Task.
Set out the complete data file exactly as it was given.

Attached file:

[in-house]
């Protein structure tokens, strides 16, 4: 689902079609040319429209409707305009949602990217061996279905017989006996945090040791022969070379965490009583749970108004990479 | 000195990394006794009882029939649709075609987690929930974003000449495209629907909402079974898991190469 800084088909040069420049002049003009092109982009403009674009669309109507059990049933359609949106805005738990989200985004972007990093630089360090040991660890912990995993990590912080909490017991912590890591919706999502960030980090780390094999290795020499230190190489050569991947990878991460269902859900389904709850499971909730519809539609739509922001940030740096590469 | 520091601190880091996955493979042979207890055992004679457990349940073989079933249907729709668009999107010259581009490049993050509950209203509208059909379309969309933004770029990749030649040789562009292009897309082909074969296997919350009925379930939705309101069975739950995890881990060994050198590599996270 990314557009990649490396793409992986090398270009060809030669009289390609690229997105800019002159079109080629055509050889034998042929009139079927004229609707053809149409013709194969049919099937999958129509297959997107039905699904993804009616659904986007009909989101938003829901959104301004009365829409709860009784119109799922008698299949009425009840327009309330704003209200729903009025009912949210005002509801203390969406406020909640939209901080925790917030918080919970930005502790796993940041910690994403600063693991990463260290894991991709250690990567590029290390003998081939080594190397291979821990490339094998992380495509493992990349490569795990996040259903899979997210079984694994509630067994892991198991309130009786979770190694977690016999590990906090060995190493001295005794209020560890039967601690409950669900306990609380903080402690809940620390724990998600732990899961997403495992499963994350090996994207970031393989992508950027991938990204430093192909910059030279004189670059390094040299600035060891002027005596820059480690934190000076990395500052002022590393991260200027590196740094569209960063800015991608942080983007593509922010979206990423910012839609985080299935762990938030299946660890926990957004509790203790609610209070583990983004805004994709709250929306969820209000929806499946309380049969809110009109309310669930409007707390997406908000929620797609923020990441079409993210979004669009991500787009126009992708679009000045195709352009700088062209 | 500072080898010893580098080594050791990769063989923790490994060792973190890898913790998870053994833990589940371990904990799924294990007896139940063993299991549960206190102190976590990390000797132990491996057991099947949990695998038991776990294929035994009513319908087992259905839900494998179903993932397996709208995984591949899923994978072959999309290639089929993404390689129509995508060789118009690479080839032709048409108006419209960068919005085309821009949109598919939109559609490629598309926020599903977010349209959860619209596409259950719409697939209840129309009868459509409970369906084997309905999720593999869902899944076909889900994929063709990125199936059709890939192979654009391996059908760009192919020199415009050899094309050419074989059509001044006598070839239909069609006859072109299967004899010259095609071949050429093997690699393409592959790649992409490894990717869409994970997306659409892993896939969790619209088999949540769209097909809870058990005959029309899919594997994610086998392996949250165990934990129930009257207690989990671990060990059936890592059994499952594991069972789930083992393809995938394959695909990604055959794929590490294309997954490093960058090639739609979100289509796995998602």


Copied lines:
[in-house]
């Protein structure tokens, strides 16, 4: 689902079609040319429209409707305009949602990217061996279905017989006996945090040791022969070379965490009583749970108004990479 | 000195990394006794009882029939649709075609987690929930974003000449495209629907909402079974898991190469 800084088909040069420049002049003009092109982009403009674009669309109507059990049933359609949106805005738990989200985004972007990093630089360090040991660890912990995993990590912080909490017991912590890591919706999502960030980090780390094999290795020499230190190489050569991947990878991460269902859900389904709850499971909730519809539609739509922001940030740096590469 | 520091601190880091996955493979042979207890055992004679457990349940073989079933249907729709668009999107010259581009490049993050509950209203509208059909379309969309933004770029990749030649040789562009292009897309082909074969296997919350009925379930939705309101069975739950995890881990060994050198590599996270 990314557009990649490396793409992986090398270009060809030669009289390609690229997105800019002159079109080629055509050889034998042929009139079927004229609707053809149409013709194969049919099937999958129509297959997107039905699904993804009616659904986007009909989101938003829901959104301004009365829409709860009784119109799922008698299949009425009840327009309330704003209200729903009025009912949210005002509801203390969406406020909640939209901080925790917030918080919970930005502790796993940041910690994403600063693991990463260290894991991709250690990567590029290390003998081939080594190397291979821990490339094998992380495509493992990349490569795990996040259903899979997210079984694994509630067994892991198991309130009786979770190694977690016999590990906090060995190493001295005794209020560890039967601690409950669900306990609380903080402690809940620390724990998600732990899961997403495992499963994350090996994207970031393989992508950027991938990204430093192909910059030279004189670059390094040299600035060891002027005596820059480690934190000076990395500052002022590393991260200027590196740094569209960063800015991608942080983007593509922010979206990423910012839609985080299935762990938030299946660890926990957004509790203790609610209070583990983004805004994709709250929306969820209000929806499946309380049969809110009109309310669930409007707390997406908000929620797609923020990441079409993210979004669009991500787009126009992708679009000045195709352009700088062209 | 500072080898010893580098080594050791990769063989923790490994060792973190890898913790998870053994833990589940371990904990799924294990007896139940063993299991549960206190102190976590990390000797132990491996057991099947949990695998038991776990294929035994009513319908087992259905839900494998179903993932397996709208995984591949899923994978072959999309290639089929993404390689129509995508060789118009690479080839032709048409108006419209960068919005085309821009949109598919939109559609490629598309926020599903977010349209959860619209596409259950719409697939209840129309009868459509409970369906084997309905999720593999869902899944076909889900994929063709990125199936059709890939192979654009391996059908760009192919020199415009050899094309050419074989059509001044006598070839239909069609006859072109299967004899010259095609071949050429093997690699393409592959790649992409490894990717869409994970997306659409892993896939969790619209088999949540769209097909809870058990005959029309899919594997994610086998392996949250165990934990129930009257207690989990671990060990059936890592059994499952594991069972789930083992393809995938394959695909990604055959794929590490294309997954490093960058090639739609979100289509796995998602």